How IRDAI protects policyholders from crises at insurance companies
Insurers are required to follow certain investment norms, like they cannot invest in debt securities with a rating below AAA. If any asset is impaired and the rating falls below AAA, it has to be marked to market. The insurer cannot hide this.
Given the impact of crises at banks and non-banking financial companies (NBFCs) on individual depositors, any adverse news is bound to make policyholders anxious. “These segments require a long-term commitment. Policyholders are bound to be jittery when something happens to the company they have invested in for years. Non-life insurance is mostly an annual affair and thus exposure is limited,” says Jayesh Gadekar, Head, Health and Benefits, Global Insurance Brokers. However, the insurance regulator has adequate powers— and the system requisite checks and balances— to safeguard policyholders’ interests in case insurers run into trouble.
The Reliance Health Insurance case is a pointer to powers that Irdai is endowed with to protect policyholders’ interests. It initiated action after the year-old company’s failed to maintain the required solvency margin after June 2019.
Irdai stipulates that all insurers—life, health and general—maintain a minimum solvency ratio of 150%. Solvency margin, captured in this ratio, is the excess of assets over liabilities. “A number higher than the mandatory requirement bodes well for the financial strength of the insurer,” says Mahavir Chopra, Director, Health, Life and Strategic Initiatives, Coverfox.com. It leaves no room for concerns about the insurer going through a financial crisis. “Most Indian insurers today maintain this ratio at much higher levels of 180-220%,” says Ashwin B, COO, Exide Life Insurance.
Solvency ratio indicator of insurer health
Solvency ratio of most insurers is above the required limit of 150%.
Source: Irdai, General Insurance Council and company websites; data for top five life insurers by market share in Oct 2019 and top two PSU general insurers, private general insurers and standalone health insurer by premium collected in Oct 2019
However, this number should not be considered in isolation. “For example, the solvency ratio of Life Insurance Corporation of India (LIC) on 30 September was 1.60, but a low number doesn’t mean that LIC is facing a financial crunch. The ratio keeps changing quarterly, so the number can increase in subsequent quarters,” he adds.
In case of Reliance Health, the insurance regulator issued directions in August asking the company to rectify the deficiency in a month, but the insurer failed to comply. “Thereafter, the insurer was issued a show cause notice and given another opportunity to present its case. However, there has been no improvement but further deterioration in the financial position of RHICL,” the Irdai stated, explaining the rationale behind its action. In such cases, the regulator asks the insurer to propose a financial plan to dust off the crisis. More stringent action is considered only if the insurer fails to comply.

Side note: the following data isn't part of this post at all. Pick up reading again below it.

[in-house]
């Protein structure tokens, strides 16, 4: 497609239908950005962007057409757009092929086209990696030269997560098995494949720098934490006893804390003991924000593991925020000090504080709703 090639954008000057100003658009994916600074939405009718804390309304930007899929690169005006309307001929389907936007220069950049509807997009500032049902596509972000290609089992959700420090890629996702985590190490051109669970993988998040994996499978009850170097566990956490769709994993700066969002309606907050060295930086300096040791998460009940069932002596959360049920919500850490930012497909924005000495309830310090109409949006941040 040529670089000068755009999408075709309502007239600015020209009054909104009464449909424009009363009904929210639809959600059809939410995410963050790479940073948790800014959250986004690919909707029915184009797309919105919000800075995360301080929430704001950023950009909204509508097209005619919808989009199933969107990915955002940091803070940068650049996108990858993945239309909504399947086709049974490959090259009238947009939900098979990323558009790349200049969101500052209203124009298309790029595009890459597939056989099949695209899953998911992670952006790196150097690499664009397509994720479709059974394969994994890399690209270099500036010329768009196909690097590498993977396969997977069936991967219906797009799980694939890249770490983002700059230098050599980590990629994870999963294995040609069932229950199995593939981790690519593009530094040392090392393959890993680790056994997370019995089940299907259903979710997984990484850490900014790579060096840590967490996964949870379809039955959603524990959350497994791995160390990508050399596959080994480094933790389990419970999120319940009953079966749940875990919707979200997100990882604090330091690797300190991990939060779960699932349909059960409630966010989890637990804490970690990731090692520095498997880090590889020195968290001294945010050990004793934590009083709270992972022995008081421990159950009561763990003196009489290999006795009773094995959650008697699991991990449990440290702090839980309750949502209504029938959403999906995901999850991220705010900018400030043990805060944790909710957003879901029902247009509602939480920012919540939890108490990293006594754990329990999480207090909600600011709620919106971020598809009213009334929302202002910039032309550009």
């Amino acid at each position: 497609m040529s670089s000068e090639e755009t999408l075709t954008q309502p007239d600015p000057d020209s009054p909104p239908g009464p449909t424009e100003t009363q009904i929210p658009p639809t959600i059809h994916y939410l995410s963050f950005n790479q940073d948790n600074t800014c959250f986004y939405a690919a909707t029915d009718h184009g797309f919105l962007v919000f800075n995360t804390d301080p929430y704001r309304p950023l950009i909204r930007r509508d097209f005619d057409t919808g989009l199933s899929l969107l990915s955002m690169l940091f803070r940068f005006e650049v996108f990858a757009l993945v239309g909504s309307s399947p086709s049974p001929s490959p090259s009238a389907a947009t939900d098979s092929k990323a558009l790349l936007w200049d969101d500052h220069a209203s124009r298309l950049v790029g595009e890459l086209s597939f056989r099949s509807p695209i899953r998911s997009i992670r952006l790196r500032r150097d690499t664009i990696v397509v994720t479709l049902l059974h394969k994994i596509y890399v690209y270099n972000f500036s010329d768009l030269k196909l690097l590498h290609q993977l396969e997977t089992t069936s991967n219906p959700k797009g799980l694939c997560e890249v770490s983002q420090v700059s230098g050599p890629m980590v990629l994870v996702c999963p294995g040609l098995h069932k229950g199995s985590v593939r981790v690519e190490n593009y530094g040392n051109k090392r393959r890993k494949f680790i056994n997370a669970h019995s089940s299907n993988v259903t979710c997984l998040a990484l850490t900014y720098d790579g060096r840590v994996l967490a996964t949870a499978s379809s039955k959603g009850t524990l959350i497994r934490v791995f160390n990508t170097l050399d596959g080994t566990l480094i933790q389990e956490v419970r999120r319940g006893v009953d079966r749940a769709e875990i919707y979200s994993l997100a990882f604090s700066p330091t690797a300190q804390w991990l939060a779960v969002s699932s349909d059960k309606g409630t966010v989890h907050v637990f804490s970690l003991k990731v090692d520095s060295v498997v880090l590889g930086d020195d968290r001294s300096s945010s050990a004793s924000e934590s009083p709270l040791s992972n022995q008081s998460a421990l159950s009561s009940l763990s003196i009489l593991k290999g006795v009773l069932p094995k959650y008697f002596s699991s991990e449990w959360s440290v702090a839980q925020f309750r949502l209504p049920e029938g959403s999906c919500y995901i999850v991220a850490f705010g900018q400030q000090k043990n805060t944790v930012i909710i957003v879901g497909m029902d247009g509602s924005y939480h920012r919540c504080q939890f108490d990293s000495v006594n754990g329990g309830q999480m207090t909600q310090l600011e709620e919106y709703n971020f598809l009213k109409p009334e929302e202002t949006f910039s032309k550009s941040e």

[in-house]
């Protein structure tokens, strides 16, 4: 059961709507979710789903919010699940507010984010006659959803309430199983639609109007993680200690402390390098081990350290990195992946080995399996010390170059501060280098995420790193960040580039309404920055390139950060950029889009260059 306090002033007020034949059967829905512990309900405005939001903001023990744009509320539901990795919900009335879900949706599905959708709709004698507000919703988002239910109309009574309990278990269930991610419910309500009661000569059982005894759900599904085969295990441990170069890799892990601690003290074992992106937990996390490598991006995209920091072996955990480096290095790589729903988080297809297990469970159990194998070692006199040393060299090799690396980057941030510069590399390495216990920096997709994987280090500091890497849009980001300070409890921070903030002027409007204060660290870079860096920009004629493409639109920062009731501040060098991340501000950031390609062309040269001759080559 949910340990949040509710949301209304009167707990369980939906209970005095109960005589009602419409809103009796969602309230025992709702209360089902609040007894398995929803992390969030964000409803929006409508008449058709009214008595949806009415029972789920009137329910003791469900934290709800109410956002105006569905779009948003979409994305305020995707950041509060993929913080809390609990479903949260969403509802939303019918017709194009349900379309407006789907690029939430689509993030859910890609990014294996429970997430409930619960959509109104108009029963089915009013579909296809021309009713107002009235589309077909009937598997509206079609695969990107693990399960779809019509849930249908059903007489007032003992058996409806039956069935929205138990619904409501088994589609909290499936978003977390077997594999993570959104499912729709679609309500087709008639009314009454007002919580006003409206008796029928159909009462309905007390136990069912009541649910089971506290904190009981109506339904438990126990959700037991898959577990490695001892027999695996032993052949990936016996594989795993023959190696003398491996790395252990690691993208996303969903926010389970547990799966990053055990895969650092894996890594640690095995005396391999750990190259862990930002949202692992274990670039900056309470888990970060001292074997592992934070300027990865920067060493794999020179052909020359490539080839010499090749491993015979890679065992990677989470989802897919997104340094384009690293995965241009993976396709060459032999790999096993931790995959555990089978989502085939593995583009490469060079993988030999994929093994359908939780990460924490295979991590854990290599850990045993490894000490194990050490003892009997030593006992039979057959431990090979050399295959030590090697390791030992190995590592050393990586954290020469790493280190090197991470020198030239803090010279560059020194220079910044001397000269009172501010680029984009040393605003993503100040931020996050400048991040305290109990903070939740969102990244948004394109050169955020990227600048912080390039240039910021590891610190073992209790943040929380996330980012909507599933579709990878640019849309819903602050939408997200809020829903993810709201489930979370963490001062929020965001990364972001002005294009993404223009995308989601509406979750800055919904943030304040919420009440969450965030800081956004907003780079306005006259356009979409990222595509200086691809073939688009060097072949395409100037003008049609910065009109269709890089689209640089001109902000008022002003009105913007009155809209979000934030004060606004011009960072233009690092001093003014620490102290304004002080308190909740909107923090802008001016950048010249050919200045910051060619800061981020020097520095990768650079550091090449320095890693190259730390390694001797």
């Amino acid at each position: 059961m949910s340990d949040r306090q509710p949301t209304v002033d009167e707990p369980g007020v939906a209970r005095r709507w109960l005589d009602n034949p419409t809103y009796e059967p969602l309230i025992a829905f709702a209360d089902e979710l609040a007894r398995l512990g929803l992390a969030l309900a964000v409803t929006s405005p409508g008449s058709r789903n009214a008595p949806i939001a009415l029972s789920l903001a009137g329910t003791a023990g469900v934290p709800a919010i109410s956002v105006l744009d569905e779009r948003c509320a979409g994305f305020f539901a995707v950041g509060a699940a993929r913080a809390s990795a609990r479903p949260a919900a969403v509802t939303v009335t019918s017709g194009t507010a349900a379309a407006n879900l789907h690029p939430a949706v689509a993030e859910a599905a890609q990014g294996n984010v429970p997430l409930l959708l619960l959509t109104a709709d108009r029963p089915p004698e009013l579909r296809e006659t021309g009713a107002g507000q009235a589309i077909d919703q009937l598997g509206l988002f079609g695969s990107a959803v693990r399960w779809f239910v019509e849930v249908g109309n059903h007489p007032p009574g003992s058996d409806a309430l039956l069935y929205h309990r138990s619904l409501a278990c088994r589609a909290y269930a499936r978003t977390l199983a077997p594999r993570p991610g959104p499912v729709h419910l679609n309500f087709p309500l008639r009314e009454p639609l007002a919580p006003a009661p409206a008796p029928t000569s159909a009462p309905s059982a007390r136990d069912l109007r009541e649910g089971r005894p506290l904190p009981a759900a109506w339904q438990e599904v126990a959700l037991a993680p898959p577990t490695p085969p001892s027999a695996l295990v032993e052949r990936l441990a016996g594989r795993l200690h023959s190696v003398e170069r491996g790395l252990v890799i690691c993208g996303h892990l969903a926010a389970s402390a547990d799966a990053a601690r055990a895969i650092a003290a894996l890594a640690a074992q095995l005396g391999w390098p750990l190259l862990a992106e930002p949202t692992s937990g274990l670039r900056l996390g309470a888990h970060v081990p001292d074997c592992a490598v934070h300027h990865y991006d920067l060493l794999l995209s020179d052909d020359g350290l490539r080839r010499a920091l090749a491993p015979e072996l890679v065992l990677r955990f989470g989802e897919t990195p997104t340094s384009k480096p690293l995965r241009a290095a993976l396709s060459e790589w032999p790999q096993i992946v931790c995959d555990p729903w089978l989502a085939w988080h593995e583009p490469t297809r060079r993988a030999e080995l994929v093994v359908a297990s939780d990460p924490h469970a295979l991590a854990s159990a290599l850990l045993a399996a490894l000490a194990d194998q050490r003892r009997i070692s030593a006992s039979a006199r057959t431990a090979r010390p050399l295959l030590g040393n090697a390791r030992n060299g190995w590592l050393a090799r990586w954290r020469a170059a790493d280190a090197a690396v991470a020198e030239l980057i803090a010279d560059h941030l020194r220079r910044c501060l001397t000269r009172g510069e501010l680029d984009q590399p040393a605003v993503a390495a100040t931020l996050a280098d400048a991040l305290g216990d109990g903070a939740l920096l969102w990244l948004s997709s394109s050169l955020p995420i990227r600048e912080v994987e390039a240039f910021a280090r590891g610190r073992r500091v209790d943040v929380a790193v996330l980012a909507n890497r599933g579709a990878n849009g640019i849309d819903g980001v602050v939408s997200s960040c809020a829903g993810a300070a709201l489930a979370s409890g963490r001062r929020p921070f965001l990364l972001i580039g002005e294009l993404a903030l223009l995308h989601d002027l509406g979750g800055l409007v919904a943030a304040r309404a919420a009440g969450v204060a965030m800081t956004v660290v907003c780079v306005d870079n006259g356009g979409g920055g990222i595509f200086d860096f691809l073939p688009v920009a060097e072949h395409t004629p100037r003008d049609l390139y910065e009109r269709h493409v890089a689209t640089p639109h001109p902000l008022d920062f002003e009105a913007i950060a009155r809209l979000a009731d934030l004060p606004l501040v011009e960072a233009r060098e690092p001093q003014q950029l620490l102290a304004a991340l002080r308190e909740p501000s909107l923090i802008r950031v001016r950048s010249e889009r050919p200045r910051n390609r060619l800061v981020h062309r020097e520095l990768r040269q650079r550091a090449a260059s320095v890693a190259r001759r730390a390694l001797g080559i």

Rules of investment
Besides problems related to financials and governance issues, wrong investment decisions, too, could precipitate a crisis. To prevent such crises, insurers are required to follow certain investment norms. “For example, insurers cannot invest in debt securities with a rating below AAA. If any asset is impaired and the rating falls below AAA, it has to be marked to market. The insurer cannot hide the fact. Any MoM loss has to be borne by shareholders – the policyholders remain protected,” says Ashwin B.
Irdai to the rescue
One of the key objectives of setting up a regulatory authority was to ensure policyholder protection. “The regulator has wide ranging powers to take action if insurers fail to meet their solvency criteria. It keeps close tabs on the solvency levels as they determine the company’s ability to pay claims,” explains Satyendra Srivastava, Partner, Khaitan Legal Associates.
For instance, Section 52A of the Insurance Act, 1938 empowers the regulator to appoint an administrator for a life insurer if it feels that it is acting in a manner that is prejudicial to the interests of policyholders. “Under Section 52B, this administrator can transfer the business to another insurer or reccommend winding up of the business,” says an insurance lawyer who did not wish to be named. In 2017, Irdai followed this path and was instrumental in facilitating the acquisition of the troubled Sahara Life Insurance by ICICI Prudential Life Insurance. Governancerelated issues were at the heart of this decision by the regulator-appointed administrator. “On the filing of the report with the Irdai, the authority may take such action as he thinks fit for promoting the interests of the holders of life insurance policies in general,” the amended Insurance Act says.